Each of our RCOSA Executive Board has a passion and many reasons for being so heavily involved and invested in the development and protection of open space in Rockwall County. Here are the thoughts of board member Becky Eason Burkett.
I’ve always said, as a builder & developer’s daughter, I have seen the good and bad in suburban growth. There are examples of bad growth all over the Metroplex. I have always strived, as my parents did, to work to ensure that there is good growth in Rockwall County, where I have lived since 1968 when my parents, sister and I moved to Rockwall County. I believe we are at that threshold of growth that determines if it becomes good or bad growth. That’s why the Open Space Master Plan is important to me and to my family.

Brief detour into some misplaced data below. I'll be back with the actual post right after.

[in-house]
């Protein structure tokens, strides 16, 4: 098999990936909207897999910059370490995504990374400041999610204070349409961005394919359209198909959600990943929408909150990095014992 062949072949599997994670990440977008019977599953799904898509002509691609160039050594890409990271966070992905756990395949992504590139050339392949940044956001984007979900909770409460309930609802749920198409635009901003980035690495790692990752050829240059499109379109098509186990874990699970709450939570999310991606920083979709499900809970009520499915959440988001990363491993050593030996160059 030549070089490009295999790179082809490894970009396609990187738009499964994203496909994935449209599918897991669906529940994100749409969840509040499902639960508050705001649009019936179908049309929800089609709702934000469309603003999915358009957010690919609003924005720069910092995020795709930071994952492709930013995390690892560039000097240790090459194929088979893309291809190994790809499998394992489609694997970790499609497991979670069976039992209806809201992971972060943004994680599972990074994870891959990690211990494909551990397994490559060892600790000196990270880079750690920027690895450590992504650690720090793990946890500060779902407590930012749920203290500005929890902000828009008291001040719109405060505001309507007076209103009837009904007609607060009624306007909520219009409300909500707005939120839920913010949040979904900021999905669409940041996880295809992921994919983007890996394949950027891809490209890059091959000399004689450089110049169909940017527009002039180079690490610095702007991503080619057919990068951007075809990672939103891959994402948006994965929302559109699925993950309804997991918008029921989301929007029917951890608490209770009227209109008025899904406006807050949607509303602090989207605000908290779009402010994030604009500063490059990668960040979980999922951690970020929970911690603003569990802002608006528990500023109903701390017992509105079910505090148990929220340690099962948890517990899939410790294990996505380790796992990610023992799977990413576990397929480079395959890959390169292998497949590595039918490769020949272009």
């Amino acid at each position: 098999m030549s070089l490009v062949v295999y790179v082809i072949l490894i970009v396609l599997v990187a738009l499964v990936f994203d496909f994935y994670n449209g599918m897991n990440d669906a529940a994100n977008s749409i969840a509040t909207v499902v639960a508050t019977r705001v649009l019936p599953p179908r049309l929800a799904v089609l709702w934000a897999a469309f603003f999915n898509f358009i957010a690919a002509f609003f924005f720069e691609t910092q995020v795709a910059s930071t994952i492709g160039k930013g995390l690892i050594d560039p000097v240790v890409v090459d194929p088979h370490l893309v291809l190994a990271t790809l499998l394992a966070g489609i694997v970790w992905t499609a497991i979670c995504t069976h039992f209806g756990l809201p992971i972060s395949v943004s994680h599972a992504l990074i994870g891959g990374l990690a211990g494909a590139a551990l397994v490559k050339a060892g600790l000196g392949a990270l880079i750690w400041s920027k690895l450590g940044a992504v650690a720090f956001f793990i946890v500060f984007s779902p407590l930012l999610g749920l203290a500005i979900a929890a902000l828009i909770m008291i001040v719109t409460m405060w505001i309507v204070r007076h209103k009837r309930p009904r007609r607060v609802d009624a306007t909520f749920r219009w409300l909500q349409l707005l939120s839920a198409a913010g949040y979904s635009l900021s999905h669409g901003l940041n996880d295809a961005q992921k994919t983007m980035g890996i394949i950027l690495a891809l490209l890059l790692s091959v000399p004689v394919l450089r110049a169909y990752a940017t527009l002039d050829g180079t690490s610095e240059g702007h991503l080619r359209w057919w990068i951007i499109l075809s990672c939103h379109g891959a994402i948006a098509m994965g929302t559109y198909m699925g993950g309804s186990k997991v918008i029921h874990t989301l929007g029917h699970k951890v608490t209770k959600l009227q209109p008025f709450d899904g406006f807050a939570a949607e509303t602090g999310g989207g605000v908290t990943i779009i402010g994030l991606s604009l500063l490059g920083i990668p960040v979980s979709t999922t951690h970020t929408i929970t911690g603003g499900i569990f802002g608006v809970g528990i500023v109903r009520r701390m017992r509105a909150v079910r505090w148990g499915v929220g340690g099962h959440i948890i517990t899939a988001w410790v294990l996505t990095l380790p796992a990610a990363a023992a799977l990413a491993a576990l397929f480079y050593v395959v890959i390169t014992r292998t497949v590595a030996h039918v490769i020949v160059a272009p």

Good, strategic planning is important in order to provide the framework needed by city management, planners and councils to be more certain that the vision they have for their communities is the best one possible and takes into account all the constituencies that live there. Different people, in different stages of life, require and request different amenities in their communities. Whether it be playground space, golf courses, bike/hike trails, lakefront parks, watershed protection, abandoned railroad tracks-to-trails, multi-use athletic fields, or simply undeveloped agriculture or open space, having a master plan in place to inform and guide development helps put all the pieces together county-wide.